Also new is the keyword synchronized, reflecting the built-in support for concurrency in Java. A synchronized method excludes multiple invocations of that method, which might otherwise occur in a multi-threaded program.
The keyword final may be used to indicate that a particular value may not be changed. In this sense it is similar to the C++ keyword const. It must be noted that Java is even more elaborate in the use of the keywords private, protected and public than C++. They are used to indicate access restrictions for the methods of an object for objects inside and outside the package in which the objects' class is defined. The language features offered by Java resemble those of C++. However, in many respects Java is much simpler than C++. Most notably, the absence of pointers, a sure source of errors, makes programmers' lives easier. In particular since Java offers automatic garbage collection, programmers need not to worry about disposing objects created dynamically. Resource management, however, may be done by defining a method finalize. The counterpart, however, of that is that all objects in Java come into existence by explicit dynamic creation.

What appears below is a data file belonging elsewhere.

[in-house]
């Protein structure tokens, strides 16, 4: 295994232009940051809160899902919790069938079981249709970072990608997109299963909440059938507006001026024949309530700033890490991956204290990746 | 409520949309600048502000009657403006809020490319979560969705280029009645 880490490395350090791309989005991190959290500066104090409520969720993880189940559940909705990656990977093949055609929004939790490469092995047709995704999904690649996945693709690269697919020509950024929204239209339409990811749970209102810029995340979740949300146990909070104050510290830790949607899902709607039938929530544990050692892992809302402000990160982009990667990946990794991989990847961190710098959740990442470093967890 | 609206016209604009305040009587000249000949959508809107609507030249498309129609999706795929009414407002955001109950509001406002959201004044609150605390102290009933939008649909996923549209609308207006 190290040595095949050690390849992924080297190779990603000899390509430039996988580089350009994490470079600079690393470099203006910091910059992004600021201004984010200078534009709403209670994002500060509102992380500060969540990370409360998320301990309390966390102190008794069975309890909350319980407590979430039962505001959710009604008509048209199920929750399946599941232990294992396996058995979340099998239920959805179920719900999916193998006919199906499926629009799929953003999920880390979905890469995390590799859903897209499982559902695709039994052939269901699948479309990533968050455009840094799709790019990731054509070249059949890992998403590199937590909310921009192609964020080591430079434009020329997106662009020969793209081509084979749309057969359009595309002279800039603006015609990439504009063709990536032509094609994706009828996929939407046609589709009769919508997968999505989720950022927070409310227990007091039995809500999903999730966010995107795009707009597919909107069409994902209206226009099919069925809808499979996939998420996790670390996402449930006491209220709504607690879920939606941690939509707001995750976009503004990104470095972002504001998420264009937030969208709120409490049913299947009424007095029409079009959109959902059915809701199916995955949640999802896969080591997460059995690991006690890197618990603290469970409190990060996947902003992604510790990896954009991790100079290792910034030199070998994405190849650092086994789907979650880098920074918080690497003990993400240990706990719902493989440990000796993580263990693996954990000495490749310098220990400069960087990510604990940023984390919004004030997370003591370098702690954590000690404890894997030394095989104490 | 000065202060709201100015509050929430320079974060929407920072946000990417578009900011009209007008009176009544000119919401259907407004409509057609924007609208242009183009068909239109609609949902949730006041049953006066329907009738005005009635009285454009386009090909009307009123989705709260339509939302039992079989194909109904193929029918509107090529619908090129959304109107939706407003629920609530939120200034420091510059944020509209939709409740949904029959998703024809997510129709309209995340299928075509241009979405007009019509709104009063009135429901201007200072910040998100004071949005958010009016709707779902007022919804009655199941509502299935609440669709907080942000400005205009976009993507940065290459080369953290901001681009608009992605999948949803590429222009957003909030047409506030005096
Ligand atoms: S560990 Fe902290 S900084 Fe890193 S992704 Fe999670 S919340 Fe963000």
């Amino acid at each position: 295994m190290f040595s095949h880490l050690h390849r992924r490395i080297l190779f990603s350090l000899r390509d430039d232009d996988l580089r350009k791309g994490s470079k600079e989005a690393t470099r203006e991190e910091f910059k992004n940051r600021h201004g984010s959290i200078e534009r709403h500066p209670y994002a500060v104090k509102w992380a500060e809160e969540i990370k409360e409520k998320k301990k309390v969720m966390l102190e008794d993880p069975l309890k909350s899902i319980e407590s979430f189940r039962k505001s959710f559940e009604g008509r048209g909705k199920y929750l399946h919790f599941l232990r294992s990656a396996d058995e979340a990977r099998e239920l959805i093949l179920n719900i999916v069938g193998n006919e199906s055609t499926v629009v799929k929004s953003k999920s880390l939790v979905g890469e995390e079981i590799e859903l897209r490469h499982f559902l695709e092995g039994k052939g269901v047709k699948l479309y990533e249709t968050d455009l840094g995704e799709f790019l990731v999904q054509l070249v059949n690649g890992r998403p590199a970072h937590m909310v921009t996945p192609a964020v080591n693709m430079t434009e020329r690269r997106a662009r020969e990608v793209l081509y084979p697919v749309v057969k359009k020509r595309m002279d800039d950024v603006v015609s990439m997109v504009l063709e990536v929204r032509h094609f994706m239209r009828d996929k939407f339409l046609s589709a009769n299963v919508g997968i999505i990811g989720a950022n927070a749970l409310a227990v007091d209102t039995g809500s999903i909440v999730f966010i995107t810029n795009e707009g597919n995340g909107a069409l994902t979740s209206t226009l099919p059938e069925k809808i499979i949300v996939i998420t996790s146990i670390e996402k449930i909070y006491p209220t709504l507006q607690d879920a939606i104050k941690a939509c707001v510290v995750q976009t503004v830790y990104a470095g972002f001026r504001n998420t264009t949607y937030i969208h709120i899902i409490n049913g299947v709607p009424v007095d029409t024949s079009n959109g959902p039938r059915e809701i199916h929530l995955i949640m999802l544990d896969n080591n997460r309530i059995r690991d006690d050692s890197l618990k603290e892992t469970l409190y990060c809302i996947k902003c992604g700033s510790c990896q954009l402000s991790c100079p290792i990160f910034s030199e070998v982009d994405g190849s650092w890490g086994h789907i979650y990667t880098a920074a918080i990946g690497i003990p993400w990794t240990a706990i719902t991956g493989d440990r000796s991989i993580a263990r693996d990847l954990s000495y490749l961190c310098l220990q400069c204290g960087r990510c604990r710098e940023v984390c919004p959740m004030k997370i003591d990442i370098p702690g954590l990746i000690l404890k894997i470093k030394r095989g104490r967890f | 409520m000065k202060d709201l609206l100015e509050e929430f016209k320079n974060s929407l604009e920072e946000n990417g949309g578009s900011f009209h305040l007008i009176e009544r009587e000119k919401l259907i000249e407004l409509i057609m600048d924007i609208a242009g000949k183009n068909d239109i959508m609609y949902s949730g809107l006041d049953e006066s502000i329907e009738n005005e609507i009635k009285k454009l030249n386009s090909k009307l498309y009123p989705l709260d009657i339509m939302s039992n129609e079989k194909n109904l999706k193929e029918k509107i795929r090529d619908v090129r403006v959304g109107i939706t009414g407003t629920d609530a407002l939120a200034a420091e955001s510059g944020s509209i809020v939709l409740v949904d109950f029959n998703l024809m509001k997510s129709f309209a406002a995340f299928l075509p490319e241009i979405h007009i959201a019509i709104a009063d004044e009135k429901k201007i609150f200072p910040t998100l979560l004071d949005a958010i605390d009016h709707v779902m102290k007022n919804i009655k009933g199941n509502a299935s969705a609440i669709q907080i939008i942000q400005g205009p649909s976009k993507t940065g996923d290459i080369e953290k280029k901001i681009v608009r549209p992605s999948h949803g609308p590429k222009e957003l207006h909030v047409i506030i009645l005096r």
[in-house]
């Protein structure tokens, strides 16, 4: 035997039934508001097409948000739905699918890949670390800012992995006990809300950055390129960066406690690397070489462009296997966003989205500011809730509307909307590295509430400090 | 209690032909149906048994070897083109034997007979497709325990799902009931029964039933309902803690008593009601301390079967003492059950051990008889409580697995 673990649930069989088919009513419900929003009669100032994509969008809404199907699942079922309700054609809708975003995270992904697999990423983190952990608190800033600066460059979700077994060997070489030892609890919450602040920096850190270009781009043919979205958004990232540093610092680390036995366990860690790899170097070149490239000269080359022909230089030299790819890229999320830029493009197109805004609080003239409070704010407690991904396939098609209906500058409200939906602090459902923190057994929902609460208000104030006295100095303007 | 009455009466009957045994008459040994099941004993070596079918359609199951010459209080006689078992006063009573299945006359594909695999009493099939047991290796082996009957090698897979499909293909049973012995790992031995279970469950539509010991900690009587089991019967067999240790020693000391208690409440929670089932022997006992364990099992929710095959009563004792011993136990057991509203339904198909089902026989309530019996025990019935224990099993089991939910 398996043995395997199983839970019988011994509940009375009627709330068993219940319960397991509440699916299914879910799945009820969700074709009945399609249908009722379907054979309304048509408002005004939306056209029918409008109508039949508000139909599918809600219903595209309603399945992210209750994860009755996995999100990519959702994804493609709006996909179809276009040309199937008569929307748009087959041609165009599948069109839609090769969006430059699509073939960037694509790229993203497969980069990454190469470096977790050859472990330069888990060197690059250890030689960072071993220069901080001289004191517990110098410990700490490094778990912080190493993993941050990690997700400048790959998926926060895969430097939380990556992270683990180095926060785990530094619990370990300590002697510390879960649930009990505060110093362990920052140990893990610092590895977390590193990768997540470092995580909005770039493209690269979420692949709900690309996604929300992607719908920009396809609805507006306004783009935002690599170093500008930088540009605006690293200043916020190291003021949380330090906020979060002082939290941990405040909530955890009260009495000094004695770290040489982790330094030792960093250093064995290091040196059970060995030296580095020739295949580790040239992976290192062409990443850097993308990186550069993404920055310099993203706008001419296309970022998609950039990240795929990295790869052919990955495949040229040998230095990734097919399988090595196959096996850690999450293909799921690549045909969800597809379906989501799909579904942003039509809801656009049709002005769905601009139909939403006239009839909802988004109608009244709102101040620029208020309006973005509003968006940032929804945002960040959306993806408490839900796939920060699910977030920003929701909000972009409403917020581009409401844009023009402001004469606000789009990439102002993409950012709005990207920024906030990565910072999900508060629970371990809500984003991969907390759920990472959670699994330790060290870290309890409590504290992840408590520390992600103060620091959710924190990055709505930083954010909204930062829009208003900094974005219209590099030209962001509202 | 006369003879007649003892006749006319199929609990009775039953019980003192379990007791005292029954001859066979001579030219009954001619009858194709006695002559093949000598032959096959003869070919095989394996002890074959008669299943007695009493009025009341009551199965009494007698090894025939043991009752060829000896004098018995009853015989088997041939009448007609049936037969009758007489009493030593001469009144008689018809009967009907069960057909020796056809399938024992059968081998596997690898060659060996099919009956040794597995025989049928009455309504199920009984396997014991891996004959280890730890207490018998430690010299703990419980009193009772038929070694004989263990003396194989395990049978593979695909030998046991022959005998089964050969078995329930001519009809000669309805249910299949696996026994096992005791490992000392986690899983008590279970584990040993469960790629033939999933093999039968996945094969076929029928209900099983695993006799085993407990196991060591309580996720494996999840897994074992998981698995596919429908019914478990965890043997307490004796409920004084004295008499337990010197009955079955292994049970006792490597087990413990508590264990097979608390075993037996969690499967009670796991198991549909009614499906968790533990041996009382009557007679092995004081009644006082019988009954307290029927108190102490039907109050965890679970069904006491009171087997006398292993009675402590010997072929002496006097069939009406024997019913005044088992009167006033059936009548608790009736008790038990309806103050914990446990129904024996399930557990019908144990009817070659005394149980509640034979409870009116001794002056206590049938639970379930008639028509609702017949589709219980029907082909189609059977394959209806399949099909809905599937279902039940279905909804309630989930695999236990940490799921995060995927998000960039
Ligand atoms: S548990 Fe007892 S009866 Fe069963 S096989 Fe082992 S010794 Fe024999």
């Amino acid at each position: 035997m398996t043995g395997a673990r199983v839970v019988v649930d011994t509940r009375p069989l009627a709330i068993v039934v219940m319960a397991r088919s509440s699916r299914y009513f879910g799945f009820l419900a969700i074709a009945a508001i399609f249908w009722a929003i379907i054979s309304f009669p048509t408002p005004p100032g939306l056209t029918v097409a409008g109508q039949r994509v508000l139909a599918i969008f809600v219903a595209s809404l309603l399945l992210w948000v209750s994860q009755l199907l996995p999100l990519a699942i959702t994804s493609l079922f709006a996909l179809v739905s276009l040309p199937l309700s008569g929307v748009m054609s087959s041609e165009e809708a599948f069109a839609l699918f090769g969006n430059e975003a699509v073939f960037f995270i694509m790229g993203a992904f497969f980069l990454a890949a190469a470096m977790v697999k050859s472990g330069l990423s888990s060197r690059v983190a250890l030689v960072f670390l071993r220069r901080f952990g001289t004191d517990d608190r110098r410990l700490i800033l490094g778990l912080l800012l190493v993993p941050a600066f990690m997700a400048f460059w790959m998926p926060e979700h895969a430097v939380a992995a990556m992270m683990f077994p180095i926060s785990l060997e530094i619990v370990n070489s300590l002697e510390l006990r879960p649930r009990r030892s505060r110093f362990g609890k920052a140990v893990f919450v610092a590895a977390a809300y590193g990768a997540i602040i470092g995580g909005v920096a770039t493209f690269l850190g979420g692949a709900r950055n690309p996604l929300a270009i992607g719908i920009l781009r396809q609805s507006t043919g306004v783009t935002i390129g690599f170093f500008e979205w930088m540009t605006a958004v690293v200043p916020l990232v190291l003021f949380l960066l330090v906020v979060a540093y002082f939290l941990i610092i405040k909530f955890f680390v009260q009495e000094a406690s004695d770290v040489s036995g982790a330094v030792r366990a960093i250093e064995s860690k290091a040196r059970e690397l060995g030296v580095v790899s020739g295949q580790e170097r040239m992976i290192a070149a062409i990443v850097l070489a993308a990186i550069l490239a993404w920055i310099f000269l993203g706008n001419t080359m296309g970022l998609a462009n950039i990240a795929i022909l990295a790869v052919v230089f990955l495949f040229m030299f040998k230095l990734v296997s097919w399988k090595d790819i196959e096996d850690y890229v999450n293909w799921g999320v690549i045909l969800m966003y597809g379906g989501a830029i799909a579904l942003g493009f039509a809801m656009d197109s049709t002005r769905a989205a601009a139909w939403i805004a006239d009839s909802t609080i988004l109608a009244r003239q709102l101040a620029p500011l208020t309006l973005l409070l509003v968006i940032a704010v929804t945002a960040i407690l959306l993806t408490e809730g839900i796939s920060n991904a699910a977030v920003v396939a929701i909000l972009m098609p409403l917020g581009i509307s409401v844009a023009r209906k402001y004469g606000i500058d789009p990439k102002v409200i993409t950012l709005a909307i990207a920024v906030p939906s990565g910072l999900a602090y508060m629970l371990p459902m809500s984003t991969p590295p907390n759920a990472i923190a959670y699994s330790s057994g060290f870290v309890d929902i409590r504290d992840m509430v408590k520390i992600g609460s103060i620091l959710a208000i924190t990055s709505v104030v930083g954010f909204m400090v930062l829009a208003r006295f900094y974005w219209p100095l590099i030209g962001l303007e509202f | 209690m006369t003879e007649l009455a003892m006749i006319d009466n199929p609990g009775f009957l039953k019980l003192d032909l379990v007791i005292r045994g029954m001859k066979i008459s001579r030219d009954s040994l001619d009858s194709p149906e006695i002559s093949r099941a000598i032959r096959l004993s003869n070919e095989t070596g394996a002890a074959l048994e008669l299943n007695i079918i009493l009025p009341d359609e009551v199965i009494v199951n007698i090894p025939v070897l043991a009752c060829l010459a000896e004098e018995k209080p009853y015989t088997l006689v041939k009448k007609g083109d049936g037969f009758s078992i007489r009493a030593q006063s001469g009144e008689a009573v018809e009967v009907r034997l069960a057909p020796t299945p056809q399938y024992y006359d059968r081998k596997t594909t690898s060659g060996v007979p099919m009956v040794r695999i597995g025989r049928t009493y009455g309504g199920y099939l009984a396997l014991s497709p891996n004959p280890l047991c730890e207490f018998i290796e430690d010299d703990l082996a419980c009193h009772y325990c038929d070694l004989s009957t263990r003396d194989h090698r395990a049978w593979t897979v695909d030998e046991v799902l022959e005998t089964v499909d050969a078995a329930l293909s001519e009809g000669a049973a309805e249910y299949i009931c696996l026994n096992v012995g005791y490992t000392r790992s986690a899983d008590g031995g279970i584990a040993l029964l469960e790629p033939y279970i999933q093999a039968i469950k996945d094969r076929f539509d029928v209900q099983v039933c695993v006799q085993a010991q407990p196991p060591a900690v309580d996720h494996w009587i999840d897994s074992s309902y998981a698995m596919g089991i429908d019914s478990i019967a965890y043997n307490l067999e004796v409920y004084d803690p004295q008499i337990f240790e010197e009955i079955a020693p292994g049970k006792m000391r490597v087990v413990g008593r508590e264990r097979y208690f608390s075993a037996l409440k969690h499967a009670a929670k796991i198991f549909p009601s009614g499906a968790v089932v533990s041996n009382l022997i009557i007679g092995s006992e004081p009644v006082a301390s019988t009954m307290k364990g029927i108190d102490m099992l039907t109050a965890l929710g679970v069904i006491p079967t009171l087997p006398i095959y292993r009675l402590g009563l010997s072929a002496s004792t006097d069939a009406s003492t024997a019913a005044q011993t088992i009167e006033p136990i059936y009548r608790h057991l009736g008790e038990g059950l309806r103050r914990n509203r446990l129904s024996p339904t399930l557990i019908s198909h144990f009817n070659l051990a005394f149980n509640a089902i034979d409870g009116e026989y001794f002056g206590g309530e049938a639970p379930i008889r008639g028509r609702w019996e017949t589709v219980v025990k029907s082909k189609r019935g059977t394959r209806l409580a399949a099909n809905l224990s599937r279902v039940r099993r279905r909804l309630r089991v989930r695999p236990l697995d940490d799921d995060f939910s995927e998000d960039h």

The availability of interfaces compensates for the restriction to single inheritance, which must be indicated by the keyword extends instead of the colon. It has often been argued that multiple inheritance is not really necessary. This holds true, however, only for implementation inheritance. Multiple (interface) inheritance is a powerful feature that has interesting applications once one has discovered how to use it.